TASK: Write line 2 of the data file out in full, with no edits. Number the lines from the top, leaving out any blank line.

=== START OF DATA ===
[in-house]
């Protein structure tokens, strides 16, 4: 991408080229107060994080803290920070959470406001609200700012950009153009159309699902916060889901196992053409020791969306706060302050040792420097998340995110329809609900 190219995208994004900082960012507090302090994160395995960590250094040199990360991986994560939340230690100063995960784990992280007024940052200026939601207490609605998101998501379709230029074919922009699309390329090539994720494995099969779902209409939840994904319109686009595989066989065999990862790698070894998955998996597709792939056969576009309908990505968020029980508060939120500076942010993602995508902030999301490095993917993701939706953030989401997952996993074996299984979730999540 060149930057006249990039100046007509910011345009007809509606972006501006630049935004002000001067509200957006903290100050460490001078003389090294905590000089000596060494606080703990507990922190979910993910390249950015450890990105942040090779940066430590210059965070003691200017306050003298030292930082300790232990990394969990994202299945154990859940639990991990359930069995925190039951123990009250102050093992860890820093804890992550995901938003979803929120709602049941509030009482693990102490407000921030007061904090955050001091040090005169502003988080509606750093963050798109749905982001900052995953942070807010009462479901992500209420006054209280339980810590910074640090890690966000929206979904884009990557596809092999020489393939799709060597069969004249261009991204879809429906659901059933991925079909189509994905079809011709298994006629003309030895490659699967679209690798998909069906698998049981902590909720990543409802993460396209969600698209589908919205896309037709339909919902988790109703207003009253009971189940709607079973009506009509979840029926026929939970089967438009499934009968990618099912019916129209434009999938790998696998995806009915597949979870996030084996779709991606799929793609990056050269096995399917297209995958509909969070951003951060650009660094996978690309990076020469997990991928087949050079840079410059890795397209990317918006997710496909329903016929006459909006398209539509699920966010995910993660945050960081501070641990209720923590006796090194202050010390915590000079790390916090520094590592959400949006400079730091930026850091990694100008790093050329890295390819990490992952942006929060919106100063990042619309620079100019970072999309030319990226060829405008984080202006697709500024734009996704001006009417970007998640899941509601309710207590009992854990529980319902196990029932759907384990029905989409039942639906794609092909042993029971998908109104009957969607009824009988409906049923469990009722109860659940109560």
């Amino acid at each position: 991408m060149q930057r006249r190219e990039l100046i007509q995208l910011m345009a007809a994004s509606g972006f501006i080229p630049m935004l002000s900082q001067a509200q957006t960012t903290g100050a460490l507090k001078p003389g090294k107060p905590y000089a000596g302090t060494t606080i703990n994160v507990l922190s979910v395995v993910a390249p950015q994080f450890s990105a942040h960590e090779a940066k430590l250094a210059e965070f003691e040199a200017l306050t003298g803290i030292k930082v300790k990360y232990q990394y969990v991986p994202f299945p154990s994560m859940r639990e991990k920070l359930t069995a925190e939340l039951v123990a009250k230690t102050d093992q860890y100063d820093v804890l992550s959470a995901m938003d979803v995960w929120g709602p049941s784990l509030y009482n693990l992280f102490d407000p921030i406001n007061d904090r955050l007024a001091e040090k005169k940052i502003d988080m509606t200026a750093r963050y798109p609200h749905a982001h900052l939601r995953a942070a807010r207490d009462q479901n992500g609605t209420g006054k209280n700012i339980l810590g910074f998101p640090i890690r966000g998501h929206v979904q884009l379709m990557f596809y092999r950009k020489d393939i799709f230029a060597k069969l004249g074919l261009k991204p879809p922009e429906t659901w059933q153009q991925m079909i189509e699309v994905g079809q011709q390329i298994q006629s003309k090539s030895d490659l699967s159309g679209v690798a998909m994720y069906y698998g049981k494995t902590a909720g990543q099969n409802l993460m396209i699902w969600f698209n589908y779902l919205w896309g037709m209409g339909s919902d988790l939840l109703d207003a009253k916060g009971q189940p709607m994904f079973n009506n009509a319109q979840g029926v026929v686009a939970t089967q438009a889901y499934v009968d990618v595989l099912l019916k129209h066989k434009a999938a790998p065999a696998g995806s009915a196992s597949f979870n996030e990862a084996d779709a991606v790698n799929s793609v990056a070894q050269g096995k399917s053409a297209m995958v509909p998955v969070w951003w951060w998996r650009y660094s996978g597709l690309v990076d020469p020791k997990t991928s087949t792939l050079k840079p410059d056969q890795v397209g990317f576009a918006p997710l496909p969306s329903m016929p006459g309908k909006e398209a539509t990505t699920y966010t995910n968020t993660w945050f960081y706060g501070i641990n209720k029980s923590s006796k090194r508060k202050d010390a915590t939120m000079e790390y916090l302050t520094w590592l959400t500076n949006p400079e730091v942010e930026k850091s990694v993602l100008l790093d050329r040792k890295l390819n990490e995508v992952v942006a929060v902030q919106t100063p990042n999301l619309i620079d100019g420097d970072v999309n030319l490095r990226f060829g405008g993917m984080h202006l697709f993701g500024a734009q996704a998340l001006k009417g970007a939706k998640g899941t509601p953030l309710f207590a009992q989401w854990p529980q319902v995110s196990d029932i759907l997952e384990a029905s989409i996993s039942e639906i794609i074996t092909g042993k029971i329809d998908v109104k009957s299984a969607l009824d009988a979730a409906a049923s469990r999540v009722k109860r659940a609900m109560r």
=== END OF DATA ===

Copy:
């Protein structure tokens, strides 16, 4: 991408080229107060994080803290920070959470406001609200700012950009153009159309699902916060889901196992053409020791969306706060302050040792420097998340995110329809609900 190219995208994004900082960012507090302090994160395995960590250094040199990360991986994560939340230690100063995960784990992280007024940052200026939601207490609605998101998501379709230029074919922009699309390329090539994720494995099969779902209409939840994904319109686009595989066989065999990862790698070894998955998996597709792939056969576009309908990505968020029980508060939120500076942010993602995508902030999301490095993917993701939706953030989401997952996993074996299984979730999540 060149930057006249990039100046007509910011345009007809509606972006501006630049935004002000001067509200957006903290100050460490001078003389090294905590000089000596060494606080703990507990922190979910993910390249950015450890990105942040090779940066430590210059965070003691200017306050003298030292930082300790232990990394969990994202299945154990859940639990991990359930069995925190039951123990009250102050093992860890820093804890992550995901938003979803929120709602049941509030009482693990102490407000921030007061904090955050001091040090005169502003988080509606750093963050798109749905982001900052995953942070807010009462479901992500209420006054209280339980810590910074640090890690966000929206979904884009990557596809092999020489393939799709060597069969004249261009991204879809429906659901059933991925079909189509994905079809011709298994006629003309030895490659699967679209690798998909069906698998049981902590909720990543409802993460396209969600698209589908919205896309037709339909919902988790109703207003009253009971189940709607079973009506009509979840029926026929939970089967438009499934009968990618099912019916129209434009999938790998696998995806009915597949979870996030084996779709991606799929793609990056050269096995399917297209995958509909969070951003951060650009660094996978690309990076020469997990991928087949050079840079410059890795397209990317918006997710496909329903016929006459909006398209539509699920966010995910993660945050960081501070641990209720923590006796090194202050010390915590000079790390916090520094590592959400949006400079730091930026850091990694100008790093050329890295390819990490992952942006929060919106100063990042619309620079100019970072999309030319990226060829405008984080202006697709500024734009996704001006009417970007998640899941509601309710207590009992854990529980319902196990029932759907384990029905989409039942639906794609092909042993029971998908109104009957969607009824009988409906049923469990009722109860659940109560």